Bonn: German Development Institute / Deutsches Institut für Entwicklungspolitik (DIE) (The current column of 10 May 2010)
Bonn, 10 May 2010. On 9 May 1950, the French foreign minister Robert Schuman delivered a short speech at the Quai d’Orsay commemorated as the founding moment of European unification. The idea of a European development policy was born at the same time. Schuman emphasised the positive consequences that a more unified Europe could have for the rest of the world, suggesting that wealth generated through closer economic cooperation could help Europe to foster the development of the African continent, a territory almost entirely under the political control of European colonial powers at that time.
In the sixty years since the famous declaration, the will of European states to pursue common interests through greater cooperation at the European level has varied with changes in political leadership and across policy fields. The pull of national interests in European development cooperation was strong from the beginning: France’s wishes to maintain close ties to its overseas territories and then former colonies shaped early European development policy orientations in particular. As more states signed on to the European project, however, national interests concerning relations with developing countries broadened in geographic and thematic scope, and EU member states agreed on a common framework to guide development cooperation placing poverty reduction, sustainable development, and the promotion of good governance and human rights at the centre of their shared agenda. The articulation of this common European agenda has been accompanied by pledges by EU donors to mobilise additional resources for development. As is often noted, the European Commission and EU member states contribute up to 60% of current aid flows.
However, the latest figures on donor giving suggest that Europe is far from meeting its aid pledges. Hurt by aid reductions in countries like Germany and Italy, among others, the volume of European aid declined in 2009. Many EU countries continue to lag far behind the traditionally generous Nordic countries and the Netherlands in financing their common development goals. These shortcomings are significant since the EU’s capacity to uphold its pledges rests on member states: only about one fifth of EU aid is managed at the EU level, while the remainder is channelled either through member states’ bilateral programmes or their contributions to multilateral agencies.
Even if European donors cannot muster the political will to increase development finance in the current economic climate, they can at the very least redouble efforts to make their aid systems more efficient so that resources can be freed to address persistent development deficits. The European Commission has estimated that better coordination among European actors could save around €3 to 6 billion that could be used to address vital development needs. The majority share of global development aid that the EU provides is a more compelling statement of European leadership if it is clear that investments from member states are addressing complementary aims.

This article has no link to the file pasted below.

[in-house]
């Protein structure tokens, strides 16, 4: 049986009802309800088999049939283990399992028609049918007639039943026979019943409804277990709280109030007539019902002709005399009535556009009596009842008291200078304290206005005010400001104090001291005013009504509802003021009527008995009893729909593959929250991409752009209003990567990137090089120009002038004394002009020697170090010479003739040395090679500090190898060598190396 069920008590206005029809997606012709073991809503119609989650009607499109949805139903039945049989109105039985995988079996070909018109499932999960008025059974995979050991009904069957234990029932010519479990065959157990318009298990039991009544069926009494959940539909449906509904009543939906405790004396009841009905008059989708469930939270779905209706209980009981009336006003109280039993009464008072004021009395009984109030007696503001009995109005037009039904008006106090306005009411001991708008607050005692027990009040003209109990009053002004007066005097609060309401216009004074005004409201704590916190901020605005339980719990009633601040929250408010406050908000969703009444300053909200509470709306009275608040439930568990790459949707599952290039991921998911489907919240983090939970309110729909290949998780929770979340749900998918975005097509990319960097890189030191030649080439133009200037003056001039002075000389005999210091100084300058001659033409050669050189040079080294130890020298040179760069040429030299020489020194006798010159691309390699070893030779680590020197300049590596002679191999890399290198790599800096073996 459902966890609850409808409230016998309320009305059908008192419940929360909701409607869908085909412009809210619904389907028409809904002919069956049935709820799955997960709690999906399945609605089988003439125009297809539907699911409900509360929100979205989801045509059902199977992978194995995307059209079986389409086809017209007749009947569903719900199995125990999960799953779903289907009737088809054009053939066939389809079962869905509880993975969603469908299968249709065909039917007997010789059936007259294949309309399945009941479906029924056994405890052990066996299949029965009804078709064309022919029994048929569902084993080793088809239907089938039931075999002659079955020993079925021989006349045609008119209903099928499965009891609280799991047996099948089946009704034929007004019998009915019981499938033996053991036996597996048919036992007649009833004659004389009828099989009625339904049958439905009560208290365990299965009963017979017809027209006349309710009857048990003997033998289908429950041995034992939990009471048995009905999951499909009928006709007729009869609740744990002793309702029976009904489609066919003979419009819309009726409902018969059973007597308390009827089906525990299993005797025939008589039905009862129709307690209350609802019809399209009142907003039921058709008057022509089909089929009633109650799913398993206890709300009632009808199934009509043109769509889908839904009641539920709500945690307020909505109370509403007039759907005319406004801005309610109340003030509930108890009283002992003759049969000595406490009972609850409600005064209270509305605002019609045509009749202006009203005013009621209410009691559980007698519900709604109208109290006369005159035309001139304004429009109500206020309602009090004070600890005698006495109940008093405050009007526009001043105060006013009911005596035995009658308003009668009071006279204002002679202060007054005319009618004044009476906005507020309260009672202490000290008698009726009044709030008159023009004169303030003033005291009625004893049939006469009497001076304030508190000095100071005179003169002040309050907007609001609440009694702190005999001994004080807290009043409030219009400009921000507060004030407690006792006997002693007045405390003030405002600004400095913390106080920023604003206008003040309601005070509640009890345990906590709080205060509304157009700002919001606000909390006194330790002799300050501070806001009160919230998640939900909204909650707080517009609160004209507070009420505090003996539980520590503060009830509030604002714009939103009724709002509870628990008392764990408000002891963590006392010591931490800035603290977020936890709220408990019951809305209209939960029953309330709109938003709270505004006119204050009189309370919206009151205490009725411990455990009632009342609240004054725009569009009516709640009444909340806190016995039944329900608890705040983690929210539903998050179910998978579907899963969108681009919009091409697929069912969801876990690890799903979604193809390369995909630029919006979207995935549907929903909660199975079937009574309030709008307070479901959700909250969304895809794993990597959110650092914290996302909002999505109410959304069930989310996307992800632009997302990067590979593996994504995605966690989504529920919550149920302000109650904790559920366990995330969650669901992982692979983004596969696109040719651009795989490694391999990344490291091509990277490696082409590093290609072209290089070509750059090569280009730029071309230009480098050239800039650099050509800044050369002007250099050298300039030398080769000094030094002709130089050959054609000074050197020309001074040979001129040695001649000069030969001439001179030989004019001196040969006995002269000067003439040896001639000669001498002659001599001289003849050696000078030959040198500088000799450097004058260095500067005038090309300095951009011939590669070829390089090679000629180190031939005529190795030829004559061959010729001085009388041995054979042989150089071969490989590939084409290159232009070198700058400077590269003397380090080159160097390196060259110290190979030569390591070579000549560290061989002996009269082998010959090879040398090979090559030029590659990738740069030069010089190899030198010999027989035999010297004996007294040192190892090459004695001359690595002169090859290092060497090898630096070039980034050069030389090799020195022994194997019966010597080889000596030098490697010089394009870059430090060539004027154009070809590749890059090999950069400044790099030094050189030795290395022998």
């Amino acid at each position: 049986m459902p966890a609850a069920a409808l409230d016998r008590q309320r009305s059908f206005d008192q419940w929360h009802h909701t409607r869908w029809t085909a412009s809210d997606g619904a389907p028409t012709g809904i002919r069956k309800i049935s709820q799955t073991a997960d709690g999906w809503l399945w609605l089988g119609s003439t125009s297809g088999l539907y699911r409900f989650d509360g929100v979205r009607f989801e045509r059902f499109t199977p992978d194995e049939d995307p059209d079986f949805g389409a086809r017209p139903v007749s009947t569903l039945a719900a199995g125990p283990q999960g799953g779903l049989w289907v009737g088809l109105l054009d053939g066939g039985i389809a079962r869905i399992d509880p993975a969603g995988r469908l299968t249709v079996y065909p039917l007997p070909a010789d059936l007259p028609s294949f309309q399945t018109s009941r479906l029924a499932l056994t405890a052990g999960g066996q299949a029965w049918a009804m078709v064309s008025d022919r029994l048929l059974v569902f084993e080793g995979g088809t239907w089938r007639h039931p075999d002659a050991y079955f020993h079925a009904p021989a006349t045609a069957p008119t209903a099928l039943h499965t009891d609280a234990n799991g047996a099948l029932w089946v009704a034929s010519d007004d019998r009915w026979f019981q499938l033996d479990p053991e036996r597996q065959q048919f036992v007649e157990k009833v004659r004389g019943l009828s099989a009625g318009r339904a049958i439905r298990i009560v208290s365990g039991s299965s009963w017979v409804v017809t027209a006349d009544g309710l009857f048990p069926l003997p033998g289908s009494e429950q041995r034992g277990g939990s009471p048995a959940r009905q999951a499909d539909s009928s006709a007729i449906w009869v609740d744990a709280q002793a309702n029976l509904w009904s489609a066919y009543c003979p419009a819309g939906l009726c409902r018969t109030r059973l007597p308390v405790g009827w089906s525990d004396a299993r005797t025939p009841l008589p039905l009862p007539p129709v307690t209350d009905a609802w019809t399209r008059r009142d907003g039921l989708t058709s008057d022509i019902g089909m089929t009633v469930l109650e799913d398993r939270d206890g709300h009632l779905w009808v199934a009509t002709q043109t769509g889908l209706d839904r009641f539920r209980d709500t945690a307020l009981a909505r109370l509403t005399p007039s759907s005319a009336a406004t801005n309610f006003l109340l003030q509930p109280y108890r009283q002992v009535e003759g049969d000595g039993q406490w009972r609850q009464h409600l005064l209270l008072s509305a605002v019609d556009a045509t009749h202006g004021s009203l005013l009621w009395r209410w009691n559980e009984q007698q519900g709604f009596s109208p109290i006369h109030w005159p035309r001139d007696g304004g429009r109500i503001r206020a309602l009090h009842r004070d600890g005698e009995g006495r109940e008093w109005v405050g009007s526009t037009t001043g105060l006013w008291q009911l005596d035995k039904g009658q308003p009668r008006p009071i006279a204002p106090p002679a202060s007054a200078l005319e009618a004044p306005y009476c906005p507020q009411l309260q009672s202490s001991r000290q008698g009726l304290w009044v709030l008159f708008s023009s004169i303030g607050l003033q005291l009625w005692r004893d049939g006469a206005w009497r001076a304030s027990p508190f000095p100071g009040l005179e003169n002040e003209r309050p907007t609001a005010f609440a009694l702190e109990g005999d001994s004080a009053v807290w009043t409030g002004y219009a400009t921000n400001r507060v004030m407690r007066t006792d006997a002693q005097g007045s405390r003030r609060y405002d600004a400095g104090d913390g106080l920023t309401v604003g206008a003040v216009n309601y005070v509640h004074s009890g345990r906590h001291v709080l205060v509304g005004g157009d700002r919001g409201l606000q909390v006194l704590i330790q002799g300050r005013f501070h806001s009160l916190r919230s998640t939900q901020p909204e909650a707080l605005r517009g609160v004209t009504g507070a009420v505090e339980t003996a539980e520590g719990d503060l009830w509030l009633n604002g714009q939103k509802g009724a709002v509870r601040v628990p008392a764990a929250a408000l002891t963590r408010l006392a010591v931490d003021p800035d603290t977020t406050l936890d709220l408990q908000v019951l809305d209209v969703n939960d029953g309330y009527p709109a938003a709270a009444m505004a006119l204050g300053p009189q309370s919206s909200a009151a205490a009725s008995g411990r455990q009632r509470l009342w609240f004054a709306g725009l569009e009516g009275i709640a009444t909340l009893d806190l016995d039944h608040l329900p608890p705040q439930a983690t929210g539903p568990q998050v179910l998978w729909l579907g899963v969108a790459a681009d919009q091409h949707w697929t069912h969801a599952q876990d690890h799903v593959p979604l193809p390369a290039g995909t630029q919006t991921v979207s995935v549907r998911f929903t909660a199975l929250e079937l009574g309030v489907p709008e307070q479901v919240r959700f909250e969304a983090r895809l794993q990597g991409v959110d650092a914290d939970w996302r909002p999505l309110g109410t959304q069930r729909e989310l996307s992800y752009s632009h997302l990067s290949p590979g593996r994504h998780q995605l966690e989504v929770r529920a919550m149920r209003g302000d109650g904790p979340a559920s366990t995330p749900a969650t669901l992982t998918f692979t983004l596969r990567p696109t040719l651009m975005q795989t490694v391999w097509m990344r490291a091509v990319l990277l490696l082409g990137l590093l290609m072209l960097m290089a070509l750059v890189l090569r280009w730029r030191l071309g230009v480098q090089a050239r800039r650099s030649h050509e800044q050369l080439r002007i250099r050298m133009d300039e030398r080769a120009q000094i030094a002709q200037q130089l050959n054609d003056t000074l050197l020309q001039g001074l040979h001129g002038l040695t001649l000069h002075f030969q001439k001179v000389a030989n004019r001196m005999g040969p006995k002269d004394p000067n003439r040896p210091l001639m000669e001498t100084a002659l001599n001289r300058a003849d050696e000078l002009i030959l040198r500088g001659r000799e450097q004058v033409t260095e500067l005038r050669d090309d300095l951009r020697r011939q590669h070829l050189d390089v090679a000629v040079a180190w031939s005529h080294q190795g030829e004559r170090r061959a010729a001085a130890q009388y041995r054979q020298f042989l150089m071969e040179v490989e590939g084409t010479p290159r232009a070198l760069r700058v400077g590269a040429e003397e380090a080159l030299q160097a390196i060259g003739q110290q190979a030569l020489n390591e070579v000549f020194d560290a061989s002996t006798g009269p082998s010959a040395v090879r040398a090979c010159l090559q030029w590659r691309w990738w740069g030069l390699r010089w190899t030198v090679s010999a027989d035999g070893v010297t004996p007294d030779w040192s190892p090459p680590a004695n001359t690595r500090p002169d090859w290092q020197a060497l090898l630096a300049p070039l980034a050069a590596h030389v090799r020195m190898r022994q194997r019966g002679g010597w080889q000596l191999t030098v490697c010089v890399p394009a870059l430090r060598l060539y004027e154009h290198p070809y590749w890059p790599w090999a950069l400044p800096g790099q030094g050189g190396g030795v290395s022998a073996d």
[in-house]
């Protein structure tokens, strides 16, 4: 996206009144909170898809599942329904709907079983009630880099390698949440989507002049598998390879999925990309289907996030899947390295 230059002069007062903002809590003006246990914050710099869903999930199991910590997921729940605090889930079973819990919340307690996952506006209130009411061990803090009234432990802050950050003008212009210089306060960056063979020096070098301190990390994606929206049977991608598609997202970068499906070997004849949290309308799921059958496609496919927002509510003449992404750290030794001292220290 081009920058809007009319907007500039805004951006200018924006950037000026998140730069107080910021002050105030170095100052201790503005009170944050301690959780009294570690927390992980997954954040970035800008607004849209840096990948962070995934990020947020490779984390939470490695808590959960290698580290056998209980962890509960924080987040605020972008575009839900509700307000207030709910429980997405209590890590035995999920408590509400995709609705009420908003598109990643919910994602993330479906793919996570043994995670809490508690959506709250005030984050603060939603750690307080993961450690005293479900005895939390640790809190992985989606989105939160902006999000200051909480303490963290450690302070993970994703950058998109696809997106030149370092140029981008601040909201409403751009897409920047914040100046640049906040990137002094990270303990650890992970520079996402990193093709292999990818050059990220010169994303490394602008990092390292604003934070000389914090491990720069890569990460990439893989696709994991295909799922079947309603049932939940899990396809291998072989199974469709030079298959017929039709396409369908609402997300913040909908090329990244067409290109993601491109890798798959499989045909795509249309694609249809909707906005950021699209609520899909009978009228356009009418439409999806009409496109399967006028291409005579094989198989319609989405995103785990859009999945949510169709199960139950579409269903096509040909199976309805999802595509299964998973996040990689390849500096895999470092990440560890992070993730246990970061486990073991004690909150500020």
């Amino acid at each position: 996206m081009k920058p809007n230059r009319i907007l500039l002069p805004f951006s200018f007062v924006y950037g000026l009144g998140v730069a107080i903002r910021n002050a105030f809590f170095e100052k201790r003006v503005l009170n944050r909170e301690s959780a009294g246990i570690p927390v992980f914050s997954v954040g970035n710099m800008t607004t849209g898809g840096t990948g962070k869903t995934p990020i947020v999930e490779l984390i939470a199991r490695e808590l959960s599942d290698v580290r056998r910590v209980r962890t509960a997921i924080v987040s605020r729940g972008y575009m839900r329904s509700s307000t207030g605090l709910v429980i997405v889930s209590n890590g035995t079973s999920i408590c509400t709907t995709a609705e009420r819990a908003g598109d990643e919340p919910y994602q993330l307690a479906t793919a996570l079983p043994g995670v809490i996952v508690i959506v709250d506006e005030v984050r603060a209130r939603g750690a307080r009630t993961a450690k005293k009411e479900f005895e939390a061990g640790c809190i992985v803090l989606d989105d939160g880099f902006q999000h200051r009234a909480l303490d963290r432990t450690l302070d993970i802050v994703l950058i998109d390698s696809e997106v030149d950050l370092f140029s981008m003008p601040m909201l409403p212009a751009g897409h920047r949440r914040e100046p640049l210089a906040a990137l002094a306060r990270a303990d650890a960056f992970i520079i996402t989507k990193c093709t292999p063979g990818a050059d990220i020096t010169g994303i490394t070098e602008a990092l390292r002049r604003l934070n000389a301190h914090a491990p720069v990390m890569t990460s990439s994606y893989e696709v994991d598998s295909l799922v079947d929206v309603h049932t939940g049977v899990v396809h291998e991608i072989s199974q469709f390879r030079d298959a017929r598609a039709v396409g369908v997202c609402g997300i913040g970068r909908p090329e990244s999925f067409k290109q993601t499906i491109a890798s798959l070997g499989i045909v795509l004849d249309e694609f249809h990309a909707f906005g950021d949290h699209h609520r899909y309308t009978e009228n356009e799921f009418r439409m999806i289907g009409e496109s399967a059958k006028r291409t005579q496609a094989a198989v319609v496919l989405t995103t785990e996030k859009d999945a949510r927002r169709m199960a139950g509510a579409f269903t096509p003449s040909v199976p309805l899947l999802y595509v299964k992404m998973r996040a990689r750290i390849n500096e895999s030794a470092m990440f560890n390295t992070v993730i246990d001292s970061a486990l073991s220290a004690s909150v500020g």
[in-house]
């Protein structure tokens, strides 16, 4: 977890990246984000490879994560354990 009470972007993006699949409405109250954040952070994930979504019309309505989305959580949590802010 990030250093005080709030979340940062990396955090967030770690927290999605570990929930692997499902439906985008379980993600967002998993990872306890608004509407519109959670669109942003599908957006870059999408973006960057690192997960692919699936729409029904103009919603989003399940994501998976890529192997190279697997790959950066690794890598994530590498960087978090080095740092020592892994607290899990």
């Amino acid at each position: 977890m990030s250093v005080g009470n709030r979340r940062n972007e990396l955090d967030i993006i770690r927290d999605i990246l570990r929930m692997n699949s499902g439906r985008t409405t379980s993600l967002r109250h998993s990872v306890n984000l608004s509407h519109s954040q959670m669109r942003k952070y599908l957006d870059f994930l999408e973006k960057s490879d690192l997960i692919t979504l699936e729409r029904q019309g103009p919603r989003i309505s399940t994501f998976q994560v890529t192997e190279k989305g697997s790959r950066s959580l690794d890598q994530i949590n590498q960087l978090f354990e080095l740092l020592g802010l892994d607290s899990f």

While the EU should not lose sight of achieving its financial pledges, it should equally ensure that it is institutionally able to improve the effectiveness of its external action for development. The reforms foreseen with the Lisbon Treaty carry this promise and development has been placed at the core of the EU’s external relations. The EU has been working hard over the last weeks to define the structure and functions of the new European External Action Service (EEAS).
Changing embedded modes of operation takes time. Foreign policy and development cooperation have traditionally been areas where national interests have prevailed over unified action negotiated in Brussels or in consultations with partners in the developing world. Since 2000, several policy frameworks have been adopted internationally and within Europe calling for both greater coordination among donors and alignment with partner countries’ preferences. Under the 2007 German EU-Presidency, the EU formulated a Code of Conduct to promote improvements in the division of labour among European donor countries, encouraging them to focus engagement in areas where they bring special competencies and to limit duplication.
Strengthening the consistency of European development efforts and making efficiency gains requires strengthening the level of European coordination. This does not necessarily imply shifting resources for development away from the bilateral programmes of EU member states toward supranational implementing agencies, but does imply a larger role for EU institutions in bringing together community-wide development strategies, setting standards, and creating enforcement mechanisms to ensure that standards are more than empty rhetoric.
However, the Union can only position itself as a coherent and credible an actor for development if its member states allow it to do so. The Spring Package put forward by Development Commissioner Andris Piebalgs is a stark reminder that a successful EU development policy depends on the active support and political will of member states to jointly formulate a consistent response to development challenges and act upon it.
The arduous process of setting up the EEAS can only lead to a meaningful outcome for development if member states are prepared to make the difficult decisions and concessions required for European coordination to occur. Only on this basis will the newest step towards greater European integration taken with Lisbon translate into more effective engagement with developing countries. The moment is ripe for European political leaders to carry the more than 60 year old vision of a unified Europe forward to development policy.